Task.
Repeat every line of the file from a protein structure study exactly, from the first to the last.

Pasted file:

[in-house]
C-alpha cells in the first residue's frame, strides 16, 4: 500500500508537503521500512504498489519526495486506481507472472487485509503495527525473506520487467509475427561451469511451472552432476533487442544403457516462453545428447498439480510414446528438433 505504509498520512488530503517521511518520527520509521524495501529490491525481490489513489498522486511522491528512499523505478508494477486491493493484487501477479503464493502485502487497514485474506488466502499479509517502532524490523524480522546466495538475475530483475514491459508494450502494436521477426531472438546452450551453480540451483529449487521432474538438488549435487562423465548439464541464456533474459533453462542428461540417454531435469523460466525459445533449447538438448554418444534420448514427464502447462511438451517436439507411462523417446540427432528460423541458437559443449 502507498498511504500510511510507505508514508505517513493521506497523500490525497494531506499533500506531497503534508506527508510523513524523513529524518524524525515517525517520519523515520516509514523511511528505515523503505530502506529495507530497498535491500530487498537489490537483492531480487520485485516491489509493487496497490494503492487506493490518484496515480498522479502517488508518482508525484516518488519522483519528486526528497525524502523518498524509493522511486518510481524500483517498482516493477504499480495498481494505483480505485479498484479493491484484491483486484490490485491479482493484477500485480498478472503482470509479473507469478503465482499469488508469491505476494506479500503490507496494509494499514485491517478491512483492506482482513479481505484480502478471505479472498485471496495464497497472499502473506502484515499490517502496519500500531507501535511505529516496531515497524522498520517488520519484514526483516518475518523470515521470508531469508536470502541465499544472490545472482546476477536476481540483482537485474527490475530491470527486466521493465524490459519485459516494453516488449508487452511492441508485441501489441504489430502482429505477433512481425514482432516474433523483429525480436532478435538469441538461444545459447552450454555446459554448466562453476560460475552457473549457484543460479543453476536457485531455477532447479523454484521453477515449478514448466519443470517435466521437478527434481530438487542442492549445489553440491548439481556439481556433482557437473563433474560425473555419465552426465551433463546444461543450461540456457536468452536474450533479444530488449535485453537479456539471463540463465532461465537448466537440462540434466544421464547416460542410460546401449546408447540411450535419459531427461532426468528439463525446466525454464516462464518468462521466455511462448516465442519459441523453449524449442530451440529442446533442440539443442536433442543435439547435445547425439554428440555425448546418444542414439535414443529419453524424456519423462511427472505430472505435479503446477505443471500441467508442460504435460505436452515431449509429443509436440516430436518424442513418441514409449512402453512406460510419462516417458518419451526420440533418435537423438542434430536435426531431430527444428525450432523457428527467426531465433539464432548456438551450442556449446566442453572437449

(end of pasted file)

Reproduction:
[in-house]
C-alpha cells in the first residue's frame, strides 16, 4: 500500500508537503521500512504498489519526495486506481507472472487485509503495527525473506520487467509475427561451469511451472552432476533487442544403457516462453545428447498439480510414446528438433 505504509498520512488530503517521511518520527520509521524495501529490491525481490489513489498522486511522491528512499523505478508494477486491493493484487501477479503464493502485502487497514485474506488466502499479509517502532524490523524480522546466495538475475530483475514491459508494450502494436521477426531472438546452450551453480540451483529449487521432474538438488549435487562423465548439464541464456533474459533453462542428461540417454531435469523460466525459445533449447538438448554418444534420448514427464502447462511438451517436439507411462523417446540427432528460423541458437559443449 502507498498511504500510511510507505508514508505517513493521506497523500490525497494531506499533500506531497503534508506527508510523513524523513529524518524524525515517525517520519523515520516509514523511511528505515523503505530502506529495507530497498535491500530487498537489490537483492531480487520485485516491489509493487496497490494503492487506493490518484496515480498522479502517488508518482508525484516518488519522483519528486526528497525524502523518498524509493522511486518510481524500483517498482516493477504499480495498481494505483480505485479498484479493491484484491483486484490490485491479482493484477500485480498478472503482470509479473507469478503465482499469488508469491505476494506479500503490507496494509494499514485491517478491512483492506482482513479481505484480502478471505479472498485471496495464497497472499502473506502484515499490517502496519500500531507501535511505529516496531515497524522498520517488520519484514526483516518475518523470515521470508531469508536470502541465499544472490545472482546476477536476481540483482537485474527490475530491470527486466521493465524490459519485459516494453516488449508487452511492441508485441501489441504489430502482429505477433512481425514482432516474433523483429525480436532478435538469441538461444545459447552450454555446459554448466562453476560460475552457473549457484543460479543453476536457485531455477532447479523454484521453477515449478514448466519443470517435466521437478527434481530438487542442492549445489553440491548439481556439481556433482557437473563433474560425473555419465552426465551433463546444461543450461540456457536468452536474450533479444530488449535485453537479456539471463540463465532461465537448466537440462540434466544421464547416460542410460546401449546408447540411450535419459531427461532426468528439463525446466525454464516462464518468462521466455511462448516465442519459441523453449524449442530451440529442446533442440539443442536433442543435439547435445547425439554428440555425448546418444542414439535414443529419453524424456519423462511427472505430472505435479503446477505443471500441467508442460504435460505436452515431449509429443509436440516430436518424442513418441514409449512402453512406460510419462516417458518419451526420440533418435537423438542434430536435426531431430527444428525450432523457428527467426531465433539464432548456438551450442556449446566442453572437449